This writing prompt, The Cruelest Month, is courtesy of Julie at Story a Day.
The Cruelest Month
Eugene loved the new year. It was a time of reflection, a time of planning. The cold January weather kept people in a bit more, including him. He used his quiet time to gather his thoughts as to how his life was going. He presented his own State of the Union Address to himself and made changes accordingly. He focused on things he could control and acknowledged those he could not control.
It was a good start, he thought.
A lot of what happened at work fell into the “what he could not control” arena. Nevertheless, Eugene always started off the year with a bright outlook. Things started to settle down at the office after people finished their holiday travels and their kids went back to school. Meetings filled up their calendars; emails demanded attention; deadlines loomed.
Monday mornings rolled around, oblivious to the emotional state of the humans arriving, some still in a foggy haze of an emotional and financial holiday hangover.
“Good morning,” Eugene greeted his boss as she passed his cubicle.
“Grrrrr,” was all she managed as she shut the door to her office.
Eugene decided to stay out of her way for as long as possible. He had plenty to do to prepare for the morning’s first meeting.
“Happy New Year,” Eugene said to Larry as they passed each other in the hall.
“I don’t have to take that from you,” Larry said, glaring back.
Eugene picked up his pace to put a bit more distance between Larry and him.
Bleary-eyed, with coffee cups in hand, people filed into the meeting room, one by one. Some of them looked as if they hadn’t slept in quite some time. Eugene decided to help ease them back into the work world.
“So, Nancy, what did you get for Christmas?”
“The flu. First one kid got it, then the other. I was next on the hit list. The entire holiday was one big pajama party because we didn’t have the energy to get dressed. Breakfast, lunch, and dinner consisted of mostly peanut butter and jelly sandwiches. Ah-choo!” Nancy sat down with a big box of Kleenex, pulling her sweater closed. She sat there hunched over, shivering.
Next in the door was Andy. “Andy!” Eugene was happy for someone else to talk to. “What did Santa bring you this year?”
Andy sat down and sighed. “Broken water pipes. Those couple of nights with temperatures in the teens just about did me in. Do you know what it’s like not to have running water? I couldn’t get a plumber to come out for a week. I even thought about calling a port-a-potty company and having one set out in the front yard and to hell with the home owner’s association. If time travel is invented anytime soon, I will not – I repeat not – being going back to a time before the invention of modern conveniences. It’s a wonder the human race survived without them. I know I couldn’t.”
Eugene didn’t know what to say to that, so he said nothing. He studied the papers in his folder until the next attendee arrived.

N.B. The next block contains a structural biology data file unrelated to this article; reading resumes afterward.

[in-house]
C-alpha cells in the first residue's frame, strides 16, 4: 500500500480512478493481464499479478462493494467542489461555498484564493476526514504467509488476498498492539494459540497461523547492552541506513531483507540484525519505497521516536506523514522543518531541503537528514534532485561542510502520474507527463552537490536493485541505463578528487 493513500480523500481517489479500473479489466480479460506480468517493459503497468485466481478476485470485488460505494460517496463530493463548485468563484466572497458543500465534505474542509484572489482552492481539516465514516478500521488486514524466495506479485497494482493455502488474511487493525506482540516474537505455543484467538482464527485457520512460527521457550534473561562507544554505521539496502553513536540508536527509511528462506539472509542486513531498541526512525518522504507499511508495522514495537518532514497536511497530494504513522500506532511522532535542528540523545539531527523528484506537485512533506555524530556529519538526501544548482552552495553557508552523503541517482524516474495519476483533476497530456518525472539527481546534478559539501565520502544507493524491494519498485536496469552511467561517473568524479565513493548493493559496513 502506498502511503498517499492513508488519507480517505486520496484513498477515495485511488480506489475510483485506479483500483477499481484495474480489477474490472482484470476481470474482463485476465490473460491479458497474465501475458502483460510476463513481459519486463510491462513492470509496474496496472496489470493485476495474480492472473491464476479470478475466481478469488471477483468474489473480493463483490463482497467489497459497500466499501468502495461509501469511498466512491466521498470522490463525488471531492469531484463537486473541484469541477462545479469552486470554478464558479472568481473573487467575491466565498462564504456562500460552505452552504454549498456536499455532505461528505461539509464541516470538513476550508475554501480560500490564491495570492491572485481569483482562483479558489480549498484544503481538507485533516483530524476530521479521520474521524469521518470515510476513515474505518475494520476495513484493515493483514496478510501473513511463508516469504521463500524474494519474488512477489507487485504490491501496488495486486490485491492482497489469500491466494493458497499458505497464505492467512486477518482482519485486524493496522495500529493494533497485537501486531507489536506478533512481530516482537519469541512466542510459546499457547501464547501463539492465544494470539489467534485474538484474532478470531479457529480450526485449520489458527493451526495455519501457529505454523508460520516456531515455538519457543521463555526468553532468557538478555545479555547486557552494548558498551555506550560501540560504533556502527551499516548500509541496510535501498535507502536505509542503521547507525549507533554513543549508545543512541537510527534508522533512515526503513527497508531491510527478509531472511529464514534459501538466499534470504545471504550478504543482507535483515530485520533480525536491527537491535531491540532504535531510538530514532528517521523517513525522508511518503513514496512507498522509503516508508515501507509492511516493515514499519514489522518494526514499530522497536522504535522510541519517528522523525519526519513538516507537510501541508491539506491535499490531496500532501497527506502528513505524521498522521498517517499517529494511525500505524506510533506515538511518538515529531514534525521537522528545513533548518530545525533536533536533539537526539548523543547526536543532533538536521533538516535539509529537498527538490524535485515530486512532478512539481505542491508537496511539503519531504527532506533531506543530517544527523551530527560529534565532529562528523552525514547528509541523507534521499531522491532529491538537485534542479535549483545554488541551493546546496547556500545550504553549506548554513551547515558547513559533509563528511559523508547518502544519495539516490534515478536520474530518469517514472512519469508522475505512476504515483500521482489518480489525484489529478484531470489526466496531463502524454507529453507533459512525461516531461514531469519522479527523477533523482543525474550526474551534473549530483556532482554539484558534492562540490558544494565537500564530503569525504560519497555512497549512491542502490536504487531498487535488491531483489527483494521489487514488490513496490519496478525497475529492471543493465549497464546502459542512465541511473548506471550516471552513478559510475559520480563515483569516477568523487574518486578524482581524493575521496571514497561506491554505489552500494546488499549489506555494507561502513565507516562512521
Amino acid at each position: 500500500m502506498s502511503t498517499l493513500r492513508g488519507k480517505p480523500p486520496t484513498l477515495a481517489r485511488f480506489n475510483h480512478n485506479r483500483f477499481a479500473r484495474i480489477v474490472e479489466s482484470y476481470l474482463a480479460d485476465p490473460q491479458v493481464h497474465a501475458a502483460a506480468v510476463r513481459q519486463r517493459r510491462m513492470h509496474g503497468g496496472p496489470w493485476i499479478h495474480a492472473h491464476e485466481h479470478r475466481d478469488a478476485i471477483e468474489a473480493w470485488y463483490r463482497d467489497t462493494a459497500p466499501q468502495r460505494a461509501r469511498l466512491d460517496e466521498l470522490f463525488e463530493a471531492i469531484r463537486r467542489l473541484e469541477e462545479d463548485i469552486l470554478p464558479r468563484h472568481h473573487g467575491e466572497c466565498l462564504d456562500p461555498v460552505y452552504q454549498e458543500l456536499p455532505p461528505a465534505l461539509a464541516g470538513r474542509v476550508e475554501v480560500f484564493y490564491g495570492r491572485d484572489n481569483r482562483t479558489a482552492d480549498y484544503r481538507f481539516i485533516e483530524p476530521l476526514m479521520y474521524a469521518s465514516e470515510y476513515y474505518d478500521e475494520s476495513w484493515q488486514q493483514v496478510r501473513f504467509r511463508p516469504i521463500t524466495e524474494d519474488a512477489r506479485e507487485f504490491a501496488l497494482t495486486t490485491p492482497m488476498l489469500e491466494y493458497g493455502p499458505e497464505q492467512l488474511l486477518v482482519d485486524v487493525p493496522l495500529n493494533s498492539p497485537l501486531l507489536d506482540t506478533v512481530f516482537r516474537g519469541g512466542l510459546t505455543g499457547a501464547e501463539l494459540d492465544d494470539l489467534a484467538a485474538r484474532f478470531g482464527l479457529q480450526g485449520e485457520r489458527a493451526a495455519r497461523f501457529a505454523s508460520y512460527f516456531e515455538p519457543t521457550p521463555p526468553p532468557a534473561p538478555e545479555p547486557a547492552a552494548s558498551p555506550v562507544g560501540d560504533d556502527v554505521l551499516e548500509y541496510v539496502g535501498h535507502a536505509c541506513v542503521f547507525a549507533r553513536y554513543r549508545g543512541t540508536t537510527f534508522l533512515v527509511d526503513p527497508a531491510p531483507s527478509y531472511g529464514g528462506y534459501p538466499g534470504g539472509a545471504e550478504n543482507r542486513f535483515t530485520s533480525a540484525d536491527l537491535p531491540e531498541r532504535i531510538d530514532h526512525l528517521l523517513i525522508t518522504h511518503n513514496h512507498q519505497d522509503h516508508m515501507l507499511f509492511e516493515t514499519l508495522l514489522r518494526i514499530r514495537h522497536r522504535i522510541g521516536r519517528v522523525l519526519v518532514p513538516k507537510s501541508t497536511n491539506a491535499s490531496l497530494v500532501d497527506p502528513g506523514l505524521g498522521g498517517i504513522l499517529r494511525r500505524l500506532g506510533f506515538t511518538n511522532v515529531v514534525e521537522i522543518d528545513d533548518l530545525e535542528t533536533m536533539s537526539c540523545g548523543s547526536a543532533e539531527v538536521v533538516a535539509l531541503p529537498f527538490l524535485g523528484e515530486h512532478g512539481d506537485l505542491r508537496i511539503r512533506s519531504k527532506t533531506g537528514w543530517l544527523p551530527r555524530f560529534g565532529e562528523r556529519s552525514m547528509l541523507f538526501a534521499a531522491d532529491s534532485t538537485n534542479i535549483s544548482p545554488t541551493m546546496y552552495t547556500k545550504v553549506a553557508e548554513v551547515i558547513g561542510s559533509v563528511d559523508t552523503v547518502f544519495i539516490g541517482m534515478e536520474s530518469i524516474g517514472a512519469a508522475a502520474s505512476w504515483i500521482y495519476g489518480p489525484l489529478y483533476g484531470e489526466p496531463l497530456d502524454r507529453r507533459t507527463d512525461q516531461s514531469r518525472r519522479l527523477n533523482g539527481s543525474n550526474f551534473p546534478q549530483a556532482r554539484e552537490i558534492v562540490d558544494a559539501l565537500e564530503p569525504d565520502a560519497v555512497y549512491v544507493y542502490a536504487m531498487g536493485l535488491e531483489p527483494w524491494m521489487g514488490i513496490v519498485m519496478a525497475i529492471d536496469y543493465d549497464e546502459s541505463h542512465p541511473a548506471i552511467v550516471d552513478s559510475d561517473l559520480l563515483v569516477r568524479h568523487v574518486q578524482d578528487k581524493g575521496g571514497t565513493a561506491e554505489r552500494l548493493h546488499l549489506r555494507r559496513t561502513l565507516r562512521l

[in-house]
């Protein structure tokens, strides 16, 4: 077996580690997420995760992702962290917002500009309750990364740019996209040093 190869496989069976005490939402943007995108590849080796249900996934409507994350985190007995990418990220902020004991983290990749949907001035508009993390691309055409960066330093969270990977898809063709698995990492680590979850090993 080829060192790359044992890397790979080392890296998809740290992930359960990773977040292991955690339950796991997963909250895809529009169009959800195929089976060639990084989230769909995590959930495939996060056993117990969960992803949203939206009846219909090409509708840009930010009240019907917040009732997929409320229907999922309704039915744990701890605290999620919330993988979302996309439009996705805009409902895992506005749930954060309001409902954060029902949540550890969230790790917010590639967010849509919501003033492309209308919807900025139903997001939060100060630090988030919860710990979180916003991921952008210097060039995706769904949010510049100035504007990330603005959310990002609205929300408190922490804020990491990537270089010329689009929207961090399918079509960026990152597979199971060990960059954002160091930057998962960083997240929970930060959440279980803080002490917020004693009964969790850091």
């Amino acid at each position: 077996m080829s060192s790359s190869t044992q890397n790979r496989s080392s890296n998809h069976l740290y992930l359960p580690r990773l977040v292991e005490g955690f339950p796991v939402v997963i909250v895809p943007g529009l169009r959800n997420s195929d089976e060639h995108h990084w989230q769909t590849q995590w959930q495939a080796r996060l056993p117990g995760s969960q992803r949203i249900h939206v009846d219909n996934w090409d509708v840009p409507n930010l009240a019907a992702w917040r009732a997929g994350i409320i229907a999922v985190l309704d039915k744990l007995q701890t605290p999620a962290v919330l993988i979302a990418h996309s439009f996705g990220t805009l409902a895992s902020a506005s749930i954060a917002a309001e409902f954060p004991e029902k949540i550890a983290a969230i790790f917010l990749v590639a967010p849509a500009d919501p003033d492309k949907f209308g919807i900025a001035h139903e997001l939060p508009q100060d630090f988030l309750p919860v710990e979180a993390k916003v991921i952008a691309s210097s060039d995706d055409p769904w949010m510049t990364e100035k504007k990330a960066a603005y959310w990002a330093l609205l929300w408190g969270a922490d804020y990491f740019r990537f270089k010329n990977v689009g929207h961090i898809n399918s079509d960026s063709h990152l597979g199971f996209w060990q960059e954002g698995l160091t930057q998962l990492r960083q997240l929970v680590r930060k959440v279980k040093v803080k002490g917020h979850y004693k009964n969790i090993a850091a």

He just knew that the holidays couldn’t have been all bad for everyone, so he kept at it. “Amy, anything new with you?”
As soon as the words were out of his mouth, Eugene wished he could take them back. He hadn’t seen the cast on her right arm. He sort of knew what was coming.
“What’s new? I’ll tell you what’s new, in case you have vision issues. A broken arm is what’s new. New, painful, and expensive. Let’s go out west for a holiday vacation my husband said. The weather will be so much nicer. Do you know where we went? A dude ranch. A dude ranch in Arizona! Let’s go on a trail ride, he said. It’ll be fun.”
Amy sat down, wincing. “Well, my husband got one thing right. The weather was nicer. Still warm some days. Warm enough, in fact, for rattlesnakes to be active. And guess what?” Eugene wanted to look away, but thought Amy might construe that as unfriendly. He sat there like the proverbial deer in headlights.
He whispered, “What?”
“There are 365 days of the year, 24 hours in a day, and 113,998 square miles in Arizona and in all that time and space my horse and a rattlesnake crossed paths on that day at that time on that trail. The rattlesnake didn’t like that; my horse didn’t like that. The snake coiled to strike and my horse reared up. Do I look like a bronc rider to you? Do I?”
Amy paused for effect, tapping the cast on her arm. “Well, let me tell you something: I am not a bronc rider. I fell off the horse and broke my arm. In the middle of the Arizona nowhere, thank you very much. I had to ride double on a horse to return to the dude ranch. It took hours to drive to the nearest medical facility. And to top it off, they weren’t in my insurance network. I was lucky, they said, that it wasn’t any worse. Lucky, you call this lucky? Next Christmas, I’m not going anywhere. If my husband wants to go to a dude ranch, he can go by himself. In fact, I’d prefer that he did.”
Everyone in the room was praying for a distraction from Amy’s misery. Their prayers were answered as Marvin rushed in, just a little late.
“Hey look, everyone,” he said, holding up a bag, “the Valentine’s candy is already on the store shelves. Isn’t it great?”
At the end of the table, Tom covered his face with his hands, sobbing. It was an open secret that his wife had filed for divorce. The had married on Valentine’s Day.
Eugene didn’t know what had happened to T.S. Eliot for him to pronounce April as the cruelest month, but it seemed that it it were put to a vote by the people in the room, April could lose that title.